Thermal Imaging

Technically speaking, thermal imaging cameras are not really cameras, but sensors that detect infrared energy (also called heat or thermal energy). We cannot see infrared energy, but we can feel it as heat. This is why the terms “infrared energy” and “thermal energy” are used interchangeably. The hotter something is, the more thermal energy they are emitting. Everything emits some level of thermal energy and this is called their “heat signature”.

This heat signature can come from a wide variety of sources. For example, humans and animals will create their own thermal energy biologically. Cars and electronic devices produce heat mechanically. Other objects absorb heat from the sun and radiate it off.

Thermal imaging cameras do not need visible light to detect infrared energy so this is why they can be used for nighttime surveillance. These cameras do not just detect heat though; they can detect extremely small differences in heat. These differences are displayed on images as different shades and colors.


The main difference between night vision cameras and thermal imaging cameras is what they are able to see. Night vision cameras are like regular cameras because they both see things in terms of reflected light, but night vision cameras need very little light or will provide their own light. Thermal imaging cameras do not see reflected light, they see thermal energy instead.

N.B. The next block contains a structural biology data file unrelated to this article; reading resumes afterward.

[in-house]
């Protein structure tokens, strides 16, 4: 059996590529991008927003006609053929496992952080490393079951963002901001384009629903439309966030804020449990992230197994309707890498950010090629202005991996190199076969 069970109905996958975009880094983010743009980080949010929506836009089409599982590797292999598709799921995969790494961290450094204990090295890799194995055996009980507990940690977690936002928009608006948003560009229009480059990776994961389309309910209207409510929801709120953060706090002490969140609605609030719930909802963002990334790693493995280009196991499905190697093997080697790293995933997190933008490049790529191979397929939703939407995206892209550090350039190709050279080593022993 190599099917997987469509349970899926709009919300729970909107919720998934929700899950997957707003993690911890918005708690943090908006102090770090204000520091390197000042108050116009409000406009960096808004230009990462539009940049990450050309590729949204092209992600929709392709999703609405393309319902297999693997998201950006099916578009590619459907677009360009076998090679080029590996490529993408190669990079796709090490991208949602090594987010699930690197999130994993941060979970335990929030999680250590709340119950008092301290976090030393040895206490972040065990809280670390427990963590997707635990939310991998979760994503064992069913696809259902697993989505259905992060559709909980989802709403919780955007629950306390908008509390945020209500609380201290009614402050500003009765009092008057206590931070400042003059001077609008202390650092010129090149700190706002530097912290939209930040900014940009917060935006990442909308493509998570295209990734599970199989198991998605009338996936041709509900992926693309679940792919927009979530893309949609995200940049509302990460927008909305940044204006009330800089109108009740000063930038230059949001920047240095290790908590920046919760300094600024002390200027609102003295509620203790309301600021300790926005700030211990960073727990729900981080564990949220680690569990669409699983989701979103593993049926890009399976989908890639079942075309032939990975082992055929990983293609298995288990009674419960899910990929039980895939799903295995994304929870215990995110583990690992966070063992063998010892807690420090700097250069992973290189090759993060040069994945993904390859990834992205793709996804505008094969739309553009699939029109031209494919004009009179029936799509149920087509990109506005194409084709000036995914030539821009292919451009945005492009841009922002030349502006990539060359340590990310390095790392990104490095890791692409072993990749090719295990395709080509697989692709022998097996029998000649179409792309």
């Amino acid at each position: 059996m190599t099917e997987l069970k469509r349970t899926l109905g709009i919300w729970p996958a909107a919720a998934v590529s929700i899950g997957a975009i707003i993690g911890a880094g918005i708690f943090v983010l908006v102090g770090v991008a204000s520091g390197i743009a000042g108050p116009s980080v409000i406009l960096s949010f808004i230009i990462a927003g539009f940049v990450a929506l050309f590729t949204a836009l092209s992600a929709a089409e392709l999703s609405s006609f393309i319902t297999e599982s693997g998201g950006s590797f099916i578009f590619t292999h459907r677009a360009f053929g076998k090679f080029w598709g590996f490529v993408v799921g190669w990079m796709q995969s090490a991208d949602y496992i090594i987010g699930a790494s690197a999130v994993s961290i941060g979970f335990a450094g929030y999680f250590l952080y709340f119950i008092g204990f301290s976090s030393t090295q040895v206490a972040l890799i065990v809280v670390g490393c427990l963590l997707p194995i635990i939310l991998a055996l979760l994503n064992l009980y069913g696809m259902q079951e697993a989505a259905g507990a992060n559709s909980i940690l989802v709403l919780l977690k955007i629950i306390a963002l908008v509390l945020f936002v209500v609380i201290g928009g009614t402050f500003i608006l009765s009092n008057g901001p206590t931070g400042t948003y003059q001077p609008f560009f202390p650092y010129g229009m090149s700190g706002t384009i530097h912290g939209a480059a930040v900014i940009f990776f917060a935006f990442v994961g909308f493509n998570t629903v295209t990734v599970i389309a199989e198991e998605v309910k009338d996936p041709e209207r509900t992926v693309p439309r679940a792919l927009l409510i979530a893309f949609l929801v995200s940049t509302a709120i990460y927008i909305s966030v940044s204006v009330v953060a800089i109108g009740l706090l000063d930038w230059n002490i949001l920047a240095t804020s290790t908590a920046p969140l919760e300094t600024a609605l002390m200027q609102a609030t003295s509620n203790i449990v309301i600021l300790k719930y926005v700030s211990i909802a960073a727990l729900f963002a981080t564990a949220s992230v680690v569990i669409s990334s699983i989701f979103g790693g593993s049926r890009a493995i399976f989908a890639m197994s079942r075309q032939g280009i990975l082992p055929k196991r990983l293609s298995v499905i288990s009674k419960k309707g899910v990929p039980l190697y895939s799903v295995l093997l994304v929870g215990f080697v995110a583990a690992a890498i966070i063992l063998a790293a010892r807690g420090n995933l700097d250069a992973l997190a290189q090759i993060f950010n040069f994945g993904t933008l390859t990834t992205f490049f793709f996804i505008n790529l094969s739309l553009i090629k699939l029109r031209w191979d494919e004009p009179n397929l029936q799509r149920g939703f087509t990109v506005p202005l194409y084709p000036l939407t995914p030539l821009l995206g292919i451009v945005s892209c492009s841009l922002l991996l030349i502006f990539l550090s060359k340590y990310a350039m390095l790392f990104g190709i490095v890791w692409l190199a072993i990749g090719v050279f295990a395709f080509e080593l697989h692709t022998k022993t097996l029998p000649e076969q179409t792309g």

One disadvantage of using night vision cameras is that their images are not as clear due to poor contrast. Contrast is the difference in colors between objects that makes them stand out against each other. In darkness, everything is mostly the same color, so it can be hard to see anything despite the magnified light. These cameras also have a shorter range because their visibility decreases the further away they get from a light source.

Thermal imager cameras do not need light to see so poor contrast is not an issue. On the contrary, thermal imagers produce images with a lot of contrast due to their ability to detect differences in heat. In comparison to night vision cameras, thermal imagers are more effective because they can be used in complete darkness and in harsh weather. However, these cameras do tend to be expensive so their usage is mainly limited to industrial and defense purposes.


If you are looking for the perfect camera for night surveillance, any of these cameras will perfectly do the job. However, there may be preferences for one camera over the other due to the few differences in features which some people might really be interested in.

Whichever category of night surveillance camera you go for, you can always acquire yours from www.Servo.ng. Through this platform, you can always get access to a wide variety of night surveillance cameras, all of which fall under the two categories presented through this article. Visit www.Servo.ng for the best, top quality cameras you have always desired in your home, workplace, and other valuable properties.